You have followed through with a trial, judgment has been entered in your favor, and appeals have failed, but you have yet to receive compensation from the defendant to recover your losses. Sadly, the legal process does not always end with payment of damages, and you must often pursue collection of the judgment debt.
After the court finalizes a judgment, it publishes an order requiring the liable party to pay the specified damages.
However, if the defendant refuses or cannot pay, the responsibility falls upon you as the plaintiff to collect payment through enforcement procedures:
- Wage garnishment: The court can order the defendant’s employer to deduct a portion of income to satisfy the judgment. However, earnings can only be garnished up to a certain percentage.
- Bank levy: Your lawyer can compel the defendant’s bank to turn over funds from their account in the amount owed. An account levy continues until the judgment is paid in full.
- Property lien: Placing a lien on the defendant’s property prevents them from selling or refinancing until the judgment is satisfied. The property can eventually be foreclosed and sold, with proceeds going towards payment of damages.
- Asset seizure: As a last resort, physical assets such as vehicles, equipment, or other valuables may be seized and sold through a court order to collect payment.
- Installment payments: If other methods are not possible, the court may allow the defendant to pay the judgment in installments over time, subject to court supervision and interest charges. Failure to comply can still result in other enforcement actions.
Collection of a judgment debt is often a difficult and tedious process, requiring patience and persistence. Your attorney has the experience and knowledge to navigate the procedural requirements while aggressively pursuing all available means to get your payment. With their help, you can work to mitigate delays and avoid becoming entangled in court enforcement for an extended period.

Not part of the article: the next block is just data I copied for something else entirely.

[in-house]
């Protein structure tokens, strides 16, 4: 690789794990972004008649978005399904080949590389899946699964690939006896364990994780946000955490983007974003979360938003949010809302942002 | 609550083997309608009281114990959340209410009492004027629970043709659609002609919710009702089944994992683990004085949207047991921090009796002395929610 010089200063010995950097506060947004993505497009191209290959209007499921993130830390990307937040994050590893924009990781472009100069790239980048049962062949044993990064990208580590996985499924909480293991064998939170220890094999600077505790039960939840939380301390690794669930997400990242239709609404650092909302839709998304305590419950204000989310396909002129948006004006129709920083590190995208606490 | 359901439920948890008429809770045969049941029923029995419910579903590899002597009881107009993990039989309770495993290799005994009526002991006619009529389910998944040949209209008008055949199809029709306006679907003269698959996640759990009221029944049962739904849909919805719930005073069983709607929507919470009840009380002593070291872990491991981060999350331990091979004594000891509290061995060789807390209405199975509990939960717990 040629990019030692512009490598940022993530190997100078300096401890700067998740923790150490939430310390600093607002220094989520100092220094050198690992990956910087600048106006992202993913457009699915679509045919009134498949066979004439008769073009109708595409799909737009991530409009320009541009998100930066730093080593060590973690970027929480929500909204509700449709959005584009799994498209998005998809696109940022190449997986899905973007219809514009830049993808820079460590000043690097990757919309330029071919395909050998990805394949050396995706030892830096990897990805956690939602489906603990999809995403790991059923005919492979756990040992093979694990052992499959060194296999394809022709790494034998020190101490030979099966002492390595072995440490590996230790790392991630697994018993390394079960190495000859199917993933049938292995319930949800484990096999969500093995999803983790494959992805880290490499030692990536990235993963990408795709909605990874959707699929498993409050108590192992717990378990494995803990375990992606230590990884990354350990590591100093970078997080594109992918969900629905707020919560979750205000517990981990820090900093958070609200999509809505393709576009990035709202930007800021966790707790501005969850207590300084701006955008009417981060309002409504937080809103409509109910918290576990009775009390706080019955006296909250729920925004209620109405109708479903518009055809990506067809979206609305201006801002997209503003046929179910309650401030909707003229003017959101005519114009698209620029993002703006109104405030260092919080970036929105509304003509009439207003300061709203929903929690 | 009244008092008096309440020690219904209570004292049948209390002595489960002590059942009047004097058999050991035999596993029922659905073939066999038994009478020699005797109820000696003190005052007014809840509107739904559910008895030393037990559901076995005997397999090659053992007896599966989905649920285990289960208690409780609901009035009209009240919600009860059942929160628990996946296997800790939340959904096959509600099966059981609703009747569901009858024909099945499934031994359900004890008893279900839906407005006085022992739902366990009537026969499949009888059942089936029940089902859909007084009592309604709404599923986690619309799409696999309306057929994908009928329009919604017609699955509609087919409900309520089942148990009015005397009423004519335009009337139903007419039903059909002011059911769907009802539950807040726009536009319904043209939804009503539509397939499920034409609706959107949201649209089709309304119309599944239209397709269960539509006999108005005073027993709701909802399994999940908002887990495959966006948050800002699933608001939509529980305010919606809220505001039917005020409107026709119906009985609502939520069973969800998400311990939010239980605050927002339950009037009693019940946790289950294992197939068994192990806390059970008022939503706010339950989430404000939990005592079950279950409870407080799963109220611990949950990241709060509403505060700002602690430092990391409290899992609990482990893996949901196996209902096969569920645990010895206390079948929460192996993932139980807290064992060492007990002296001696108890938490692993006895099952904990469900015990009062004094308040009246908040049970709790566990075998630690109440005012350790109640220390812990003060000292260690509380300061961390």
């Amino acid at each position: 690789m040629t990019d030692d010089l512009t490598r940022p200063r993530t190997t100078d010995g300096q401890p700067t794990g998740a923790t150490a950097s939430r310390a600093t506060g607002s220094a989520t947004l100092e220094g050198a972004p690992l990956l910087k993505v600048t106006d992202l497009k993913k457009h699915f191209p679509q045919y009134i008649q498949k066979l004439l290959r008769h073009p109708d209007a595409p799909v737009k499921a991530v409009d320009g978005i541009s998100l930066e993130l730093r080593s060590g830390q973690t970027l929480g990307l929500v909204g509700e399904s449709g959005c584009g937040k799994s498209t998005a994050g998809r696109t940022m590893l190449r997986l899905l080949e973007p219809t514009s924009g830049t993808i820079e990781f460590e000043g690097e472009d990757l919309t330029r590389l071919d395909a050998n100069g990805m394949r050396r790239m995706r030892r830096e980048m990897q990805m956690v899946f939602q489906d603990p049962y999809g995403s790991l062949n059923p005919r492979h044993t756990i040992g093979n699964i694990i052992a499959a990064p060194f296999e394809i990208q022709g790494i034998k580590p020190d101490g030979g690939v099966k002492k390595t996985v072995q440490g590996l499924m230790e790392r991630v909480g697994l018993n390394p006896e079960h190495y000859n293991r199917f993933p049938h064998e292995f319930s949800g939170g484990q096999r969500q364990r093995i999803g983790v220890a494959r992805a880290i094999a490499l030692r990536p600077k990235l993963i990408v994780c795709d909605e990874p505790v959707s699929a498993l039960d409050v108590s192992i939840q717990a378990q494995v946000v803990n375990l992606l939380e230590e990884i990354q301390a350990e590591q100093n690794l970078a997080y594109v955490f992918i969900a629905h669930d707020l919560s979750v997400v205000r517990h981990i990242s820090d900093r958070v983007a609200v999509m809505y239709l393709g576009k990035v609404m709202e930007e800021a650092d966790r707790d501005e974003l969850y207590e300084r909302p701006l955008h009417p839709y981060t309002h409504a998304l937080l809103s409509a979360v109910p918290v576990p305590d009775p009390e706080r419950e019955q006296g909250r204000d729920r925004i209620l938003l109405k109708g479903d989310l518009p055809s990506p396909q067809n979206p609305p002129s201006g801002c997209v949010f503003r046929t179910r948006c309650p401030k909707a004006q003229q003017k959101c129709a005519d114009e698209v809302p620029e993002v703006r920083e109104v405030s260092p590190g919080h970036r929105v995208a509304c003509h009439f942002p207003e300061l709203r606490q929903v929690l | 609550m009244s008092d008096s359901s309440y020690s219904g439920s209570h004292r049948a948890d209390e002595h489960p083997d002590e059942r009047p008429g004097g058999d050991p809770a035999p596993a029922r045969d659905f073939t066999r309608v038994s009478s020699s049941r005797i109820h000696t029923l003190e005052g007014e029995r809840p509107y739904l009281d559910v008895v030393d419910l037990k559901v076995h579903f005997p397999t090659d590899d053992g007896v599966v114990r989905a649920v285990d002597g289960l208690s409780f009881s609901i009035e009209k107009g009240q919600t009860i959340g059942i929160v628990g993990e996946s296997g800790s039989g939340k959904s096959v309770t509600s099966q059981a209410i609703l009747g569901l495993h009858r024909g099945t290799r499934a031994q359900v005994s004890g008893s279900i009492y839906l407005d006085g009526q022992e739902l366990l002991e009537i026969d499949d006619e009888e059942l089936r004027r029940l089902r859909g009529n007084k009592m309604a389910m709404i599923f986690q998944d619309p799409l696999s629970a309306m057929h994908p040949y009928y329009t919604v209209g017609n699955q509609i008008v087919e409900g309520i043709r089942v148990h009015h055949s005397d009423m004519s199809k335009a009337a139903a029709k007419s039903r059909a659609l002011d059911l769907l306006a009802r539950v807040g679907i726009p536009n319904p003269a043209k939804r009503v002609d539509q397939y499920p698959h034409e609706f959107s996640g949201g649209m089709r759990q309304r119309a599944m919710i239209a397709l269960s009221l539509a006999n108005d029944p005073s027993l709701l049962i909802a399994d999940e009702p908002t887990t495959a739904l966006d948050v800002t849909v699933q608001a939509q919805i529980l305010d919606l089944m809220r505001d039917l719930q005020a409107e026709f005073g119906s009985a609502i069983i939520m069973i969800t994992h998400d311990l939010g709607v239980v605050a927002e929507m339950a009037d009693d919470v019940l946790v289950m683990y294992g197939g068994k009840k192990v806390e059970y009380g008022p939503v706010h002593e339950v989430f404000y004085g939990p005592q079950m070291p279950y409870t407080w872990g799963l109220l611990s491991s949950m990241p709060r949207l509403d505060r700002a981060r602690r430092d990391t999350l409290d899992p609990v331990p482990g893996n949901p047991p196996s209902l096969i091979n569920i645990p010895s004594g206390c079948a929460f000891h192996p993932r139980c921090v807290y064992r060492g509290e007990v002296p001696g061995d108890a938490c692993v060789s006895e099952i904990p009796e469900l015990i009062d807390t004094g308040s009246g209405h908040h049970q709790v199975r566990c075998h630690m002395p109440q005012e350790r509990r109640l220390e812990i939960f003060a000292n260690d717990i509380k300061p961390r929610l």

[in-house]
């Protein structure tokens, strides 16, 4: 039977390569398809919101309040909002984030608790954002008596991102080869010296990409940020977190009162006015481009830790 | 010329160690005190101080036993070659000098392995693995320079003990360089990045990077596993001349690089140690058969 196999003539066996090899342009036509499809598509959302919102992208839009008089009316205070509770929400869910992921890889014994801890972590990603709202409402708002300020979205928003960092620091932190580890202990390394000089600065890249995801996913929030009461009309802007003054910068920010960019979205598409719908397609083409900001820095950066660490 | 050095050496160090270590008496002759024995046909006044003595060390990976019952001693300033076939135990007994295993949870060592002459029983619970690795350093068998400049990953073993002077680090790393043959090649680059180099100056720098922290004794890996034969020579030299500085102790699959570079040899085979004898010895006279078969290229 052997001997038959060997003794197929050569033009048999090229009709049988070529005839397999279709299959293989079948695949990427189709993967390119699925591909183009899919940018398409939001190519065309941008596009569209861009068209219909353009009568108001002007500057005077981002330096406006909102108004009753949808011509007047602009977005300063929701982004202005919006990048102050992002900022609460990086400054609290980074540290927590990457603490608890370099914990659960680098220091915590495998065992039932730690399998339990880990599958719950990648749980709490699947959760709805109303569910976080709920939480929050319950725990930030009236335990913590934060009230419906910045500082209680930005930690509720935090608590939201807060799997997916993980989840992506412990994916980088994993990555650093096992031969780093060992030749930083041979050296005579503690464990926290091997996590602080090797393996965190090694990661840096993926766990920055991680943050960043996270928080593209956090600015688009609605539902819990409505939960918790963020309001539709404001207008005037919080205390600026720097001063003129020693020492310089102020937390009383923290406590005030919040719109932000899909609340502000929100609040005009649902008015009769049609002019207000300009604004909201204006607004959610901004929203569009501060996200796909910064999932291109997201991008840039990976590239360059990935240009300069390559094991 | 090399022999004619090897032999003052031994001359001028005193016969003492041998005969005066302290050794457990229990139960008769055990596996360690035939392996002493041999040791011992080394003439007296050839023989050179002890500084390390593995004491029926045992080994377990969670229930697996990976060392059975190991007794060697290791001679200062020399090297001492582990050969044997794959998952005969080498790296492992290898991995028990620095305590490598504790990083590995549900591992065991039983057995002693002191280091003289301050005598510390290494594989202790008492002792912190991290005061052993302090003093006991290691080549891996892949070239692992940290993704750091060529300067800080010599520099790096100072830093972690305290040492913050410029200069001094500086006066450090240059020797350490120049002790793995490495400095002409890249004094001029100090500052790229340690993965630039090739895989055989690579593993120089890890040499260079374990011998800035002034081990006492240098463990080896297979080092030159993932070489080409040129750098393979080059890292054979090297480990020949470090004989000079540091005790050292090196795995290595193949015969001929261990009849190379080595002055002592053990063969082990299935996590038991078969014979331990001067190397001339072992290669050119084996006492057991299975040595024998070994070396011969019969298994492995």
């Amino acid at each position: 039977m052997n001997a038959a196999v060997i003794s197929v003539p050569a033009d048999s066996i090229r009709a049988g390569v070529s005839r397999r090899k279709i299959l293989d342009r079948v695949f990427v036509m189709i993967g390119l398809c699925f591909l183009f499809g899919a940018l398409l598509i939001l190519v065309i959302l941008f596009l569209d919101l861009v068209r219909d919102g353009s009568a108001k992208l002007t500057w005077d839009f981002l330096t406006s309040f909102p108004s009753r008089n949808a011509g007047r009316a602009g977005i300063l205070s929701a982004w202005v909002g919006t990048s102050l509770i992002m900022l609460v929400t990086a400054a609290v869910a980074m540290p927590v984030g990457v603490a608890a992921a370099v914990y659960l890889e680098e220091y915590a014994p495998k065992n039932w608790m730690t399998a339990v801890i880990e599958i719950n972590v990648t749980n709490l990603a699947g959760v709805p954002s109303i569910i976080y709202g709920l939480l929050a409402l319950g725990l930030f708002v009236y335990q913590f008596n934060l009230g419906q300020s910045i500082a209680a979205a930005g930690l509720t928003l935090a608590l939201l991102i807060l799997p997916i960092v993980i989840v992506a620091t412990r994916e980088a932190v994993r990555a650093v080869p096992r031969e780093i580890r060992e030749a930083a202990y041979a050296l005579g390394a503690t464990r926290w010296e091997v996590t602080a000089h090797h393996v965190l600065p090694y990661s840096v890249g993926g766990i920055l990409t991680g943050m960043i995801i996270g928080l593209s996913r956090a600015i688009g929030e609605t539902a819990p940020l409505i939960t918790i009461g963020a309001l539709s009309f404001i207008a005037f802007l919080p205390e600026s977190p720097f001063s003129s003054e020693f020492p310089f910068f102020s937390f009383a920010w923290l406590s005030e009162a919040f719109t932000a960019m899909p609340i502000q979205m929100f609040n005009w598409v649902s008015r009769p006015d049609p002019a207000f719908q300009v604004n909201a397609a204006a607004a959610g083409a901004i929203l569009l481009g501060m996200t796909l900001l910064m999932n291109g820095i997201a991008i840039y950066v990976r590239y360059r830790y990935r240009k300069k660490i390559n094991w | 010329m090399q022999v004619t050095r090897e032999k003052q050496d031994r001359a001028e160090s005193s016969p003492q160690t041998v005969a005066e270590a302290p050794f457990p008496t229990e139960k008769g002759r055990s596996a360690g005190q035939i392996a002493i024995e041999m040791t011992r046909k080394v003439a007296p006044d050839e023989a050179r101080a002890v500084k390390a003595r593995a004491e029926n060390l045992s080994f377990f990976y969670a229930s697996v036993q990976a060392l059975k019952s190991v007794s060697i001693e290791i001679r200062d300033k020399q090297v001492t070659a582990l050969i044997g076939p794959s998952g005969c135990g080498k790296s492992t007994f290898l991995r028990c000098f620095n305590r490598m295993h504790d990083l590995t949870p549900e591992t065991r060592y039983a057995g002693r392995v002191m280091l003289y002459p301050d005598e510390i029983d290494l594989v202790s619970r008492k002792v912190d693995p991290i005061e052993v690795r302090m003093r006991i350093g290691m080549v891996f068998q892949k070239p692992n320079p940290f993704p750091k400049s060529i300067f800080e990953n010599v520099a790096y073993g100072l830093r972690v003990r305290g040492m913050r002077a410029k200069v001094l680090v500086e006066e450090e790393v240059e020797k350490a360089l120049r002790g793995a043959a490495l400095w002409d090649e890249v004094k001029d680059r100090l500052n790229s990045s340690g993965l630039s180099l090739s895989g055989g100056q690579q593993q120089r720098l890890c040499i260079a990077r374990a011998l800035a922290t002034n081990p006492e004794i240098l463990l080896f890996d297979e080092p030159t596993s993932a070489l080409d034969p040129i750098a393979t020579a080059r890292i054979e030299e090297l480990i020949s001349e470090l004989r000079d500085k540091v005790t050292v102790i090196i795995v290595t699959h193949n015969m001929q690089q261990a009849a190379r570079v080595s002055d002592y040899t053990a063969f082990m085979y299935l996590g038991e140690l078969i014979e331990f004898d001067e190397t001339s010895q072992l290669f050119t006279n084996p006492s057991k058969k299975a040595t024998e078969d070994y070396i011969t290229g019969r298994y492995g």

After the emotional turmoil and time spent pursuing your claim in court, collection troubles can seem an unfair final blow. As always, your lawyer is there to advocate on your behalf until justice is fully served and you receive compensation. They have made it their duty to enforce the court’s judgment in your favor and provide the resolution you deserve. With their dedicated counsel throughout this entire process, you can find closure knowing accountability and restitution were hard-fought and won.
Pay Attention to Your State’s Statute of Limitations
For most civil lawsuits, including car accident claims, there are time limits for pursuing legal action, known as statutes of limitations. These laws place deadlines on filing a complaint in court to prevent parties from pursuing stale claims after evidence has deteriorated or been lost and memories have faded.
The specific time limits for filing a car accident lawsuit depend on the severity of the injuries and the laws of the state where the accident occurred. However, most are within one to six years.
It is critical you understand the statute of limitations for your potential claim and file before the deadline expires. Failure to comply with time limits will result in you losing your right to recover compensation, no matter the strength of your case. The clock typically begins ticking on the date of the accident, so communicating with an attorney as early as possible is essential.
The complexity surrounding statutes of limitations highlights the importance of consulting with a lawyer soon after any accident causing harm. They can evaluate the details of your incident, determine applicable time limits, and file a complaint before the deadline to preserve your right to recover damages. While you focus on treatment and recovery, your attorney works to protect you legally by initiating the claims process as an essential first step.
Your Lawyer Is Your Number One Advocate
After experiencing a serious car accident, you may face a long road to recovery, both physically and emotionally. It is natural to feel overwhelmed in the aftermath and uncertain of the next steps. However, by choosing to pursue a lawsuit, you are taking control of an otherwise uncontrollable situation. With the help of a skilled car accident lawyer, you have the best chance of obtaining justice and the closure you need to move on from trauma.
While no amount of compensation can undo the accident that caused your injuries, receiving judgment in your favor acknowledges the wrong that was done. Your personal injury attorney will work to hold the negligent party responsible and get you funds to pay medical bills, make up for lost income, assist with rehabilitation, and provide financial security again. The impact and hardships resulting from a serious car accident deserve restitution. With a lawyer you trust fighting to make that restitution a reality, justice has a chance to be served.